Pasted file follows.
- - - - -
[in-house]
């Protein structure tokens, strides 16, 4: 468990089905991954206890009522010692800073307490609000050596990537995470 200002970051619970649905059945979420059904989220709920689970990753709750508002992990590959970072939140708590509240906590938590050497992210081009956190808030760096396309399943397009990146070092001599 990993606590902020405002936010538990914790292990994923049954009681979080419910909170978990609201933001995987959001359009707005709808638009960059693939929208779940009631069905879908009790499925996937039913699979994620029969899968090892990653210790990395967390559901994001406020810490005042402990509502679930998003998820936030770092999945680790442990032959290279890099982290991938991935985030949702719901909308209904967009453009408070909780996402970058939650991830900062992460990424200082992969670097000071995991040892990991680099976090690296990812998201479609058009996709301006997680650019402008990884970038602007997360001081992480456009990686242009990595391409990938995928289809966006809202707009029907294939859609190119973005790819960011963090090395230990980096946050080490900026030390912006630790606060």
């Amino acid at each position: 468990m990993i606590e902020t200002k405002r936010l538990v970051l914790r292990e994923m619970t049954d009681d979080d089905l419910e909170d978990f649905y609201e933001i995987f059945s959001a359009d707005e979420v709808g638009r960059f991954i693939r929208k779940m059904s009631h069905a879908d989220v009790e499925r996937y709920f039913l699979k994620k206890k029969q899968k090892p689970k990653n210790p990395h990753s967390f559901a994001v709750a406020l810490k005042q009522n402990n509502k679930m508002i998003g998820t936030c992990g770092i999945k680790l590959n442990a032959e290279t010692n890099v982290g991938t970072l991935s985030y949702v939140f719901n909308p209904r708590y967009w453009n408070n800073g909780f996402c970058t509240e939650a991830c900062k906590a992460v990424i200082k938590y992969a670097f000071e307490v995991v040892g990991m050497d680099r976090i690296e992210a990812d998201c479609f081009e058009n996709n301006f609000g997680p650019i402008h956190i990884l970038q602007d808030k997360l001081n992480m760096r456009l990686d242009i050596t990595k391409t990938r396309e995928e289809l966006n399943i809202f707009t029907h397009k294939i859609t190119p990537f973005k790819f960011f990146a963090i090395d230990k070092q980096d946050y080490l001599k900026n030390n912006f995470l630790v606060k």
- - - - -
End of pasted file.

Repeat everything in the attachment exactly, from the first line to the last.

[in-house]
């Protein structure tokens, strides 16, 4: 468990089905991954206890009522010692800073307490609000050596990537995470 200002970051619970649905059945979420059904989220709920689970990753709750508002992990590959970072939140708590509240906590938590050497992210081009956190808030760096396309399943397009990146070092001599 990993606590902020405002936010538990914790292990994923049954009681979080419910909170978990609201933001995987959001359009707005709808638009960059693939929208779940009631069905879908009790499925996937039913699979994620029969899968090892990653210790990395967390559901994001406020810490005042402990509502679930998003998820936030770092999945680790442990032959290279890099982290991938991935985030949702719901909308209904967009453009408070909780996402970058939650991830900062992460990424200082992969670097000071995991040892990991680099976090690296990812998201479609058009996709301006997680650019402008990884970038602007997360001081992480456009990686242009990595391409990938995928289809966006809202707009029907294939859609190119973005790819960011963090090395230990980096946050080490900026030390912006630790606060």
């Amino acid at each position: 468990m990993i606590e902020t200002k405002r936010l538990v970051l914790r292990e994923m619970t049954d009681d979080d089905l419910e909170d978990f649905y609201e933001i995987f059945s959001a359009d707005e979420v709808g638009r960059f991954i693939r929208k779940m059904s009631h069905a879908d989220v009790e499925r996937y709920f039913l699979k994620k206890k029969q899968k090892p689970k990653n210790p990395h990753s967390f559901a994001v709750a406020l810490k005042q009522n402990n509502k679930m508002i998003g998820t936030c992990g770092i999945k680790l590959n442990a032959e290279t010692n890099v982290g991938t970072l991935s985030y949702v939140f719901n909308p209904r708590y967009w453009n408070n800073g909780f996402c970058t509240e939650a991830c900062k906590a992460v990424i200082k938590y992969a670097f000071e307490v995991v040892g990991m050497d680099r976090i690296e992210a990812d998201c479609f081009e058009n996709n301006f609000g997680p650019i402008h956190i990884l970038q602007d808030k997360l001081n992480m760096r456009l990686d242009i050596t990595k391409t990938r396309e995928e289809l966006n399943i809202f707009t029907h397009k294939i859609t190119p990537f973005k790819f960011f990146a963090i090395d230990k070092q980096d946050y080490l001599k900026n030390n912006f995470l630790v606060k």